Whether you had an Avril Lavigne or a Plain White T’s phase, two L.A.-based emo-punk lovers want you to reconnect to your heartbroken, teenage self this summer and beyond—while partying hard like it’s 2004.
Emo Nite founders Morgan Freed and T.J. Petracca are committed to reviving the emo scene of the early to mid-aughts with a tour taking place at nightclubs nationwide. Fans can expect sets featuring the smash hit emo and punk classics mashed up with today’s pop and electronic songs at the events.
Emerging from 80s punk, bands like Rites of Spring and Embrace paved the way for 90s alternative rock groups, like Weezer, Jawbreaker and Sunny Day Real Estate, which brought emotional expression closer to mainstream alt-rock. Then, 2000s groups, such as My Chemical Romance and Fall Out Boy, bred the modern, heart-on-sleeve emo subculture, whose fashion features black eyeliner and skinny jeans. In the past decade, this has evolved further into emo rap. As even today’s pop stars pull from emo’s introspective and progressive elements, Emo Nite is aggregating the decades-old tradition of outsider art—but with a punk edge.
Petracca says that as DJs, he and Freed often pick their music on the fly, based on what they feel will connect to each Emo Nite audience, especially nostalgic hits that he said make people go, “‘oh s—! I remember.’”
“There’s no rulebook,” Freed added, “Every day. we get to make up what our jobs are and how to throw the best events, make the coolest merge, and bring people together.”
With parties in cities from Cleveland to Boise to San Francisco (and that’s just in one weekend), Freed and Petracca are popping up in every corner of the country with events frequently hosted by their emo-loving friends in each city. However, these two didn’t always see themselves throwing emo dance parties for a living; Emo Nite was born when Freed and Petracca dropped a Facebook event, inviting their friends out to a classic L.A. dive bar, Shortstop, one night.
When more people turned up that first night than Shortstop was able to accommodate, the two decided to grow the event from there; it soon moved to Echoplex and now takes place at the Avalon. Though they tour nationwide, they say that they couldn’t have seen themselves launching Emo Nite in any other city than L.A.
“This is such a creative and cultural hub for so many people,” Petracca said. “It’s like the creative Mecca.”
As the two explored different venues and were introduced to new communities, Freed says they soon met the people in various cities that work o the events, and their network of parties was born.
The two have also performed festival sets at Coachella, Life is Beautiful, and Firefly. This year, they are offering their fans the chance to travel to New Orleans for a weekend full of emo parties. With all of their different ventures, Petracca noted, “Whether it’s at a nightclub, and we’re DJing for eight hours, or five hours, or if we’re just doing one set, we want to create the most fun environment and experience.”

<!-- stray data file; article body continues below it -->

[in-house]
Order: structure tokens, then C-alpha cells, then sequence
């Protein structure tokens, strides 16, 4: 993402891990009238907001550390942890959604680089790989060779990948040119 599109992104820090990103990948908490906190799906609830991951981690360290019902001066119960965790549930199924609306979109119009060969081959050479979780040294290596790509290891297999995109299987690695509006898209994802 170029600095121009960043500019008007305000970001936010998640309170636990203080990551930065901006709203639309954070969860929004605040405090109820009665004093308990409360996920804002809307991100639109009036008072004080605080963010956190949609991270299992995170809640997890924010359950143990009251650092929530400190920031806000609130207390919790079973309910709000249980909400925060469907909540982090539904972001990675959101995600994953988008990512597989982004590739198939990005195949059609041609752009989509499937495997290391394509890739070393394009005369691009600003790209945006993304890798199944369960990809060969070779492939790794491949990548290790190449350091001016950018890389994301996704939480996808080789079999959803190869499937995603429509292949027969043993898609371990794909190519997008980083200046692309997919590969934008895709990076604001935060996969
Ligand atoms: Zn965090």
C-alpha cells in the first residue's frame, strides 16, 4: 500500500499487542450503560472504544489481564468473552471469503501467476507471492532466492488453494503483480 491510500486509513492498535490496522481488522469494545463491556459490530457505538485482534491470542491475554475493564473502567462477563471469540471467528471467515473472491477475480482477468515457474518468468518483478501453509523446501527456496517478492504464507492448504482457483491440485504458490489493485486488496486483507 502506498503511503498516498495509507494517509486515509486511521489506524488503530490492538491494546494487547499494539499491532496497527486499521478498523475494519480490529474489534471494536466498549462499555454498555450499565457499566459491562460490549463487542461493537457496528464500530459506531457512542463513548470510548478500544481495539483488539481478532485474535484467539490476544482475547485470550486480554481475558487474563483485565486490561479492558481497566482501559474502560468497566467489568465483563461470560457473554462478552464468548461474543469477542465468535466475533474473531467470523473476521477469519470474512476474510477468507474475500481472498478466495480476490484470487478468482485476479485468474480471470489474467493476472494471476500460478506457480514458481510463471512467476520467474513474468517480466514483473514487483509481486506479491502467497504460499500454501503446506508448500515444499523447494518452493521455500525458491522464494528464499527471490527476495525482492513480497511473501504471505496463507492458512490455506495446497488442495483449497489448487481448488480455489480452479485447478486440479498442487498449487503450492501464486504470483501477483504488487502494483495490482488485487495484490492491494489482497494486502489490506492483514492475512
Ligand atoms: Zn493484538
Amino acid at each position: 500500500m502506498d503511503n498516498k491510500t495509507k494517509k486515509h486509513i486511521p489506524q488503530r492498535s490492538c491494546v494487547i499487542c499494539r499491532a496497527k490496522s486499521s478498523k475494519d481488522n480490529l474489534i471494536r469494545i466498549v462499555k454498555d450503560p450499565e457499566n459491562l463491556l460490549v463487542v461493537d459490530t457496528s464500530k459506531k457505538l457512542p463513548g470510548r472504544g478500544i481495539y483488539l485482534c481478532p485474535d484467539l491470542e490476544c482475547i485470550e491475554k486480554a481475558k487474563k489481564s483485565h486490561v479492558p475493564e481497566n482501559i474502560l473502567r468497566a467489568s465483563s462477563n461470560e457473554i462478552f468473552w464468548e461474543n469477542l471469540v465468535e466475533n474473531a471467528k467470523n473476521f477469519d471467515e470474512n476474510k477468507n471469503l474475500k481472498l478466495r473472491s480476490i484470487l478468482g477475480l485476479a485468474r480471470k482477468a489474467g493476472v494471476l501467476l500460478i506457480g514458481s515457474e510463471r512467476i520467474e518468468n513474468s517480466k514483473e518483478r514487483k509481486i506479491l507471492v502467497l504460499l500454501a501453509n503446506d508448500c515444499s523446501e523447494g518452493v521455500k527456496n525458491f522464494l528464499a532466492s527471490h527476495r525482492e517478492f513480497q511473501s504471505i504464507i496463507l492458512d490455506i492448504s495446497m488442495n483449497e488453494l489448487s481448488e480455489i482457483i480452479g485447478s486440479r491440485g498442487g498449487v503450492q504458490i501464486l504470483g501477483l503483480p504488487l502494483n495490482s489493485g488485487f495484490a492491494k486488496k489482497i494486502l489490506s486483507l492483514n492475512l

Speaking of the event’s inherent paradox, Freed addressed the divide between such a dark genre of music and a vibrant party atmosphere.
“At its core, it’s not about being sad or glorifying depression. It’s really about being open and honest and vulnerable about your feelings and being able to just express that with a roomful of people,” he told LAMag.
Another Emo Nite staple is special guest performances, DJ sets, and appearances from major artists. In the past, Freed and Petracca have been joined by All Time Low, Machine Gun Kelly, and Skrillex.
Even though Blink-182’s Mark Hoppus didn’t know how to DJ before performing, he said he found that “people there didn’t care at all about the crossfades or cool DJ moves. All they cared about was listening to the music,” as he recalled his guest DJ set at Emo Nite’s third event to Rolling Stone, adding that Emo Nite was the “first time I had the experience to see a bunch of people cheering on a DJ as much as they did a band at a live show.”
With an even wider variety of stars participating in Emo Nite, Petracca says that though all of their guests aren’t necessarily quintessentially emo, they all love the genre.
“Regardless of what they’re doing now, whether they’re working in hip hop or whether they’re working in film, or whether working in electronic music, or whether they’re a massive pop star like Post Malone or Demi Lovato, everybody has an appreciation for this music and how it affected them,” he says.
The universality of emo music is something Freed and Petracca both noticed everywhere. Petracca explains: “You could be from any walk of life, but as soon as you found out that people were hitting the genre, you had an instant connection.”
This sense of community is at the core of their party. Petracca said it continues to amaze him, as some partygoers even end up meeting their next spouse or roommate at Emo Nite.
Though emo music is what Freed and Petracca grew up listening to in L.A., they say they’ve now found themselves ushering in a new generation of fanatics—undoubtedly attributable to their Instagram and TikTok followings, Freed said he isn’t surprised by their young fans.
He sees emo as a genre that speaks to universal teen experiences of heartbreak. “No matter what, there’s always going to be teenagers that are falling in love for the first time, getting our hearts broken for the first time,” he says. “I feel like this was the first type of music that openly expressed what that felt like.”
For anyone getting ready to re-enter their emo phase or discovering the music for the first time, these two are here and traveling across the country, to guide for through it. Your first stop is Emo Nite.
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